Valentine's Day is one of the busiest nights of the year for restaurants. And despite a place's best efforts, love can turn disastrous. Here are two stories restaurants would like to forget.
Anthony Lombardo, Chef, 1789
This happened when I was working in Michigan. A guy decides he's going to propose, and he gives the manager this $30,000 ring because he wants it brought out in his date's tiramisu. The manager hands it off to this new pastry chef on the dessert station. Minutes later, the ring and the pastry guy were gone, nowhere to be found. He was going to pawn it.
One of the owners went looking for him, found him at a gas station, shook him down, and got the ring back. Meanwhile, we stalled the customer, and by the time he was starting to notice something was wrong, the ring was back in the restaurant. We shoved it in the tiramisu, she found it with her fork, licked it off, and put it on. She said yes.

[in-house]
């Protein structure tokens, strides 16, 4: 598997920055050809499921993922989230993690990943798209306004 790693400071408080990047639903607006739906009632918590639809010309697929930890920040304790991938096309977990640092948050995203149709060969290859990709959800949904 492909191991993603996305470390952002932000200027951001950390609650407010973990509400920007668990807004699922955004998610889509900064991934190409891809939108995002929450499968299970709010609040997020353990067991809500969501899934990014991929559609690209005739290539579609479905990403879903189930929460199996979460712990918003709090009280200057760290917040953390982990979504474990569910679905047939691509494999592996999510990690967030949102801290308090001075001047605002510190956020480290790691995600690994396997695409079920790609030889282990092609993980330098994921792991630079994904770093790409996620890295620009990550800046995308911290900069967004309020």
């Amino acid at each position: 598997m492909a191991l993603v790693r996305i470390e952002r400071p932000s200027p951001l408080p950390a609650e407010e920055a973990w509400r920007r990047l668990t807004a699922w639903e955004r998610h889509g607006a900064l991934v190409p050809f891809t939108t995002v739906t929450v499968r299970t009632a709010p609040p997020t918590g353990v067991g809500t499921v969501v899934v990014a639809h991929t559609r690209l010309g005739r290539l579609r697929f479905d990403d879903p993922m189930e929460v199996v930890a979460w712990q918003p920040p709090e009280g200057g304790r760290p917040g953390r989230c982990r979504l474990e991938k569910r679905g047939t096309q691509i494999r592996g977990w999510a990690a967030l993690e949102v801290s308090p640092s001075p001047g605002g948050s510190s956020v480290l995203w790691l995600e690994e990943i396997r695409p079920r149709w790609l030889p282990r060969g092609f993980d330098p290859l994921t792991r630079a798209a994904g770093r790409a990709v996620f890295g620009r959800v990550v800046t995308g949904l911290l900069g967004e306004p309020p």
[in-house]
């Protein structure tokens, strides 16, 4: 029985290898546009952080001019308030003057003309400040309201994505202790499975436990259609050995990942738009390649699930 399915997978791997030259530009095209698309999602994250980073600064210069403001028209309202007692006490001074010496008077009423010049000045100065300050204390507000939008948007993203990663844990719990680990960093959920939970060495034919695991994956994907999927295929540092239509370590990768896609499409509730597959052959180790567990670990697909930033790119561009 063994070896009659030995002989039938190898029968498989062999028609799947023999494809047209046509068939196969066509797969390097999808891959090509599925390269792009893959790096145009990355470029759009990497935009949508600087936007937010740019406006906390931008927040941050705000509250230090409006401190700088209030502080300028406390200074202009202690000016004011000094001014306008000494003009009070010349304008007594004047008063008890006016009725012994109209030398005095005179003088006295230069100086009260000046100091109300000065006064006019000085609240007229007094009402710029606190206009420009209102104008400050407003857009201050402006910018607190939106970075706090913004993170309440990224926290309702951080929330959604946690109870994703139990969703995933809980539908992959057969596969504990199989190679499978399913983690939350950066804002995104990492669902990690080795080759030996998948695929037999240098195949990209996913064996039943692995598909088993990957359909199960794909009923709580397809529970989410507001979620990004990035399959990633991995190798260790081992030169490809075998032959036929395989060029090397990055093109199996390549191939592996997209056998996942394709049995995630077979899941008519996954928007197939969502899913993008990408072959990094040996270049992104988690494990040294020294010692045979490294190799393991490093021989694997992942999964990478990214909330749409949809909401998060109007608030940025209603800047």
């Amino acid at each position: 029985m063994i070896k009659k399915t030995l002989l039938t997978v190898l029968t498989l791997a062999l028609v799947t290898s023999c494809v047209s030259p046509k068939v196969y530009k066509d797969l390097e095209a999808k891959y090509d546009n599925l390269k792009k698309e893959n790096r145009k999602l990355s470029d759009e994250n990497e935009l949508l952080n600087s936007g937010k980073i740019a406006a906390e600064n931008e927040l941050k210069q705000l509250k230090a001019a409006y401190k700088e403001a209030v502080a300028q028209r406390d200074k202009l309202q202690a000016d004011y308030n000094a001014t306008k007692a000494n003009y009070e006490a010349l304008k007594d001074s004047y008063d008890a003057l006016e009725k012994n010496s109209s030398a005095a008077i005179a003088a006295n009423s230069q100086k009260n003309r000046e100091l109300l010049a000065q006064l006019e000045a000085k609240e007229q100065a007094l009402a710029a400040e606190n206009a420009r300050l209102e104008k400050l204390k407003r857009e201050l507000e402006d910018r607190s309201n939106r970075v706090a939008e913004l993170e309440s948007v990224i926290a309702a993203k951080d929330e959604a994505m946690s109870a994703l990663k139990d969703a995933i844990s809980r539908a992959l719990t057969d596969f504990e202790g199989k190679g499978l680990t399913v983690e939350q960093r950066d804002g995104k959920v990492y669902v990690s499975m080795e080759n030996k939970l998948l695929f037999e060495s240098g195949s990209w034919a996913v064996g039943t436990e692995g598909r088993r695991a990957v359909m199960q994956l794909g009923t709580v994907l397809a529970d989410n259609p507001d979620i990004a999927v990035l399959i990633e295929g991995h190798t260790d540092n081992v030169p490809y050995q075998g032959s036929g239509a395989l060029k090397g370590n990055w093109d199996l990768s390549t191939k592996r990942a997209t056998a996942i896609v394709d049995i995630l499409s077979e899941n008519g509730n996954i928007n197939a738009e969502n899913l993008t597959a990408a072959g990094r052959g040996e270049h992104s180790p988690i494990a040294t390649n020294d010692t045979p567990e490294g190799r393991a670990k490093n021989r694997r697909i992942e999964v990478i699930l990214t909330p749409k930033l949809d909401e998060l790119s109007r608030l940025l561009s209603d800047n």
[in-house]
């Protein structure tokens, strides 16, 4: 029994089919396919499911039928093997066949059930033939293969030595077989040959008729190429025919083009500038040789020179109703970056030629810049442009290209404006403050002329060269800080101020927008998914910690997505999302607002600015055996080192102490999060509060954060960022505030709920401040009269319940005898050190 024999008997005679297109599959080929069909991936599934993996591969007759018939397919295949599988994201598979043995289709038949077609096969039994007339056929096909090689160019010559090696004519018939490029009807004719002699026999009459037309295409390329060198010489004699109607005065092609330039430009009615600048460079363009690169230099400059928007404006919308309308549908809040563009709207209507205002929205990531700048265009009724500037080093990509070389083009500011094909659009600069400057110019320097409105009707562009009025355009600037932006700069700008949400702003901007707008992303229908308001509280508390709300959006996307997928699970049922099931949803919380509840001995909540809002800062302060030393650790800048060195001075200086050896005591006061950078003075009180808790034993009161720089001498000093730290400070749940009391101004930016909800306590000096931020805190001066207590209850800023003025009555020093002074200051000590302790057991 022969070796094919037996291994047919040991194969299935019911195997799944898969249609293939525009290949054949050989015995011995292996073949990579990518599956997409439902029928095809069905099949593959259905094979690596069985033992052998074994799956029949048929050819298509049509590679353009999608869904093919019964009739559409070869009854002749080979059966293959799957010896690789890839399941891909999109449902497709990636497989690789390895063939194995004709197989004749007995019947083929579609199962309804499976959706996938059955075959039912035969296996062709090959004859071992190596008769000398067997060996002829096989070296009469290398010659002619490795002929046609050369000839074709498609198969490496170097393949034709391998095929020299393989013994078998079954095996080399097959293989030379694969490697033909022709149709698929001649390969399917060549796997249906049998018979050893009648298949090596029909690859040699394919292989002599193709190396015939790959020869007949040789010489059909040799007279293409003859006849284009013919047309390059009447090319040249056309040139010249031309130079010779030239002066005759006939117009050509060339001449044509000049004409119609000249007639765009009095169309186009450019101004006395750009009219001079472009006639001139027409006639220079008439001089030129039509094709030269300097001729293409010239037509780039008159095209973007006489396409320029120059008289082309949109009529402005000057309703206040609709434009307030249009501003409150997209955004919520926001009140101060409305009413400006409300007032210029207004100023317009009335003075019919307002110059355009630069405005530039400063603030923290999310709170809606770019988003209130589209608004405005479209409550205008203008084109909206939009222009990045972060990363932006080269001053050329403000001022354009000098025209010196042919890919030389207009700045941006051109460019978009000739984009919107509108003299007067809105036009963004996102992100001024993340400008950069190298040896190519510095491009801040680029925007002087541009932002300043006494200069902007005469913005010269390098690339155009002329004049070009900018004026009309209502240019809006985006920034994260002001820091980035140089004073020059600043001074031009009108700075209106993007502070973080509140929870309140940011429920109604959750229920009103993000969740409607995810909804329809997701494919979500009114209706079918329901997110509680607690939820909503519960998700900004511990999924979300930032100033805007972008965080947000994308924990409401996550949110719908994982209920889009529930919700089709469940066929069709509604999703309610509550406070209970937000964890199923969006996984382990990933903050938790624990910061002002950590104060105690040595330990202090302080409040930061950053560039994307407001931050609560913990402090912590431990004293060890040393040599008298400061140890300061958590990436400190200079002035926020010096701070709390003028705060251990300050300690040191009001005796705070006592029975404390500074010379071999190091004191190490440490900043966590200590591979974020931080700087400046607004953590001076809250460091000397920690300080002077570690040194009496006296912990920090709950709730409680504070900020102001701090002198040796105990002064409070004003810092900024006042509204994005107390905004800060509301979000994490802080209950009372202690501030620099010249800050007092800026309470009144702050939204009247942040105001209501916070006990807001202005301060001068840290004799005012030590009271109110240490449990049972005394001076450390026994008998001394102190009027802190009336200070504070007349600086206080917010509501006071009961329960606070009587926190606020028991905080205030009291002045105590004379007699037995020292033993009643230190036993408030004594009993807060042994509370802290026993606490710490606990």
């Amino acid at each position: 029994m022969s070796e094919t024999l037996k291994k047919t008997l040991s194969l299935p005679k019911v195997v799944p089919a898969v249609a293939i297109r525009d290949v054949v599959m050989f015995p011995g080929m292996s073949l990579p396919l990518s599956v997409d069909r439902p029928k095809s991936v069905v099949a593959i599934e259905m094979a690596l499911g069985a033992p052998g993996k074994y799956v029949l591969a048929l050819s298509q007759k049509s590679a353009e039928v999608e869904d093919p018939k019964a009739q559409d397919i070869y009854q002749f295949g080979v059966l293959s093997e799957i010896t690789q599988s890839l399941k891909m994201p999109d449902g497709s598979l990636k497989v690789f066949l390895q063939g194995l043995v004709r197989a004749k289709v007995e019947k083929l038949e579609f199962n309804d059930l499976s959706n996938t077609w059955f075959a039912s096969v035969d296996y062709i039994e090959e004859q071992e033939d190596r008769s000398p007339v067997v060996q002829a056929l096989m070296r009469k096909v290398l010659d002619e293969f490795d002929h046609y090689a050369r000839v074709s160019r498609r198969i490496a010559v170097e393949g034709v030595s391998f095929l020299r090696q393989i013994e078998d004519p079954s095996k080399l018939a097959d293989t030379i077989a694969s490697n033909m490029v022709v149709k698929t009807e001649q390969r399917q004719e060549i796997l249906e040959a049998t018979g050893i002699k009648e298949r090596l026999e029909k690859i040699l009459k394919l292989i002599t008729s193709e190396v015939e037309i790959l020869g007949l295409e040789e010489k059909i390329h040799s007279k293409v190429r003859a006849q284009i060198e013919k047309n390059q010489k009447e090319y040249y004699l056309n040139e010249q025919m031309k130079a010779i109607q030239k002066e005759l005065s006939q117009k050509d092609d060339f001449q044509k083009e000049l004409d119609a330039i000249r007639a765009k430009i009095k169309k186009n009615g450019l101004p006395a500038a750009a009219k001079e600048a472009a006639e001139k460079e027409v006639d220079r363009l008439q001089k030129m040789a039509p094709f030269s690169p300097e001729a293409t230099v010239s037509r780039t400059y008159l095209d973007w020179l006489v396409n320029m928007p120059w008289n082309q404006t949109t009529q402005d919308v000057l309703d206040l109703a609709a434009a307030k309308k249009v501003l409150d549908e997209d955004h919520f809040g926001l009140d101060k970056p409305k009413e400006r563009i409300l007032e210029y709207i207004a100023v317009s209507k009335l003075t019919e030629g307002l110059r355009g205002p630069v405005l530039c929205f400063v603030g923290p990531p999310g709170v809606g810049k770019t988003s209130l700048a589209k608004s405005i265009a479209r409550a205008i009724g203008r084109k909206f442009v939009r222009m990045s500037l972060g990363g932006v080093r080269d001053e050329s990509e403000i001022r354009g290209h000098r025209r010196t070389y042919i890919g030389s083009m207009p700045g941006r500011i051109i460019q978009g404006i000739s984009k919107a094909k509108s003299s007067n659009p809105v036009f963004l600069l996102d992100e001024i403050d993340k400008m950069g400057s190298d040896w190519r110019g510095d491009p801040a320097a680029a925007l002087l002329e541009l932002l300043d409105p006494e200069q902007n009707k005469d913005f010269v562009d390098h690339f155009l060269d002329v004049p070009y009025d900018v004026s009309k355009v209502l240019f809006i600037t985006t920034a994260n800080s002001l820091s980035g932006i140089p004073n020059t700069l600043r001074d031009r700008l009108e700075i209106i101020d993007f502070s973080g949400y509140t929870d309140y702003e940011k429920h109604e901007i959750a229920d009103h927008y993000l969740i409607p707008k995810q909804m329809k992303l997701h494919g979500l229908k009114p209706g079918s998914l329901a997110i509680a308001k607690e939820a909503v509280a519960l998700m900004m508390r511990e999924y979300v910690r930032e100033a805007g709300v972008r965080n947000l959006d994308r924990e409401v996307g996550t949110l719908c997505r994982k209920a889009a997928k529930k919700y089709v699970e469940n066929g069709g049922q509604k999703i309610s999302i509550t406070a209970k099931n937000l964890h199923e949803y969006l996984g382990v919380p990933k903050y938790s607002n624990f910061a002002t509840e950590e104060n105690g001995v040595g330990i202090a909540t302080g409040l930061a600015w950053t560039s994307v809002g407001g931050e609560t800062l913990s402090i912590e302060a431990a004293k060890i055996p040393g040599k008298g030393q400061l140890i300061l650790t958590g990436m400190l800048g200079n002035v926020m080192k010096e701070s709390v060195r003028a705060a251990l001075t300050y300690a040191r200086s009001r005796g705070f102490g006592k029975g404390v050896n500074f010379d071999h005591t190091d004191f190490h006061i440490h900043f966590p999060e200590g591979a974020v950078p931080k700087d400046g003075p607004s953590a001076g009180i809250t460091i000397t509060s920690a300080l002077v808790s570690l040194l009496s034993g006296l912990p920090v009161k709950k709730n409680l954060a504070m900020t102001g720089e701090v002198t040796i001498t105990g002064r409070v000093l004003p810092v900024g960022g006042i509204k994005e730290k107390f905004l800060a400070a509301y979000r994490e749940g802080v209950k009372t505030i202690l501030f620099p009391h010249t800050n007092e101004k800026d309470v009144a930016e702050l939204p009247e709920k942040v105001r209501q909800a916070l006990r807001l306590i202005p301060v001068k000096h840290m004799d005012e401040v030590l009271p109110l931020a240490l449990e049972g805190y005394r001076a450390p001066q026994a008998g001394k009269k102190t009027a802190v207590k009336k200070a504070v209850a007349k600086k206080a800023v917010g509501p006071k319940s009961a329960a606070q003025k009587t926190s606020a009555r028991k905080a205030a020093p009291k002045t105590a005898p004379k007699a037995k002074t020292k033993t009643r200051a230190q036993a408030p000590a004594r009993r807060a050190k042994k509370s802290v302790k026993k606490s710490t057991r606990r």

Justin Abad, Co-owner, Cashion’s
Just after we bought the restaurant, a man told us he was going to propose to his girlfriend and asked that we bring over two glasses of Champagne after she said yes. He asked for the round table in the middle of the restaurant. Around 8:30, the restaurant is packed and he goes down on one knee. Everyone stops eating and goes silent. But the girlfriend has this look of horror and surprise. She gets up from the table crying and walks out.
I’m there with the tray of Champagne, and the guy is still on one knee, frozen. I pick him up and take him to the bar and tell the bartender to pour shots of Jameson. He takes his shot, and we tell him, “You’re on us tonight. Hang at the bar and have whatever you want to eat or drink.” He got very drunk—and tried to leave the ring as a tip.
This article appears in the February 2012 issue of The Washingtonian.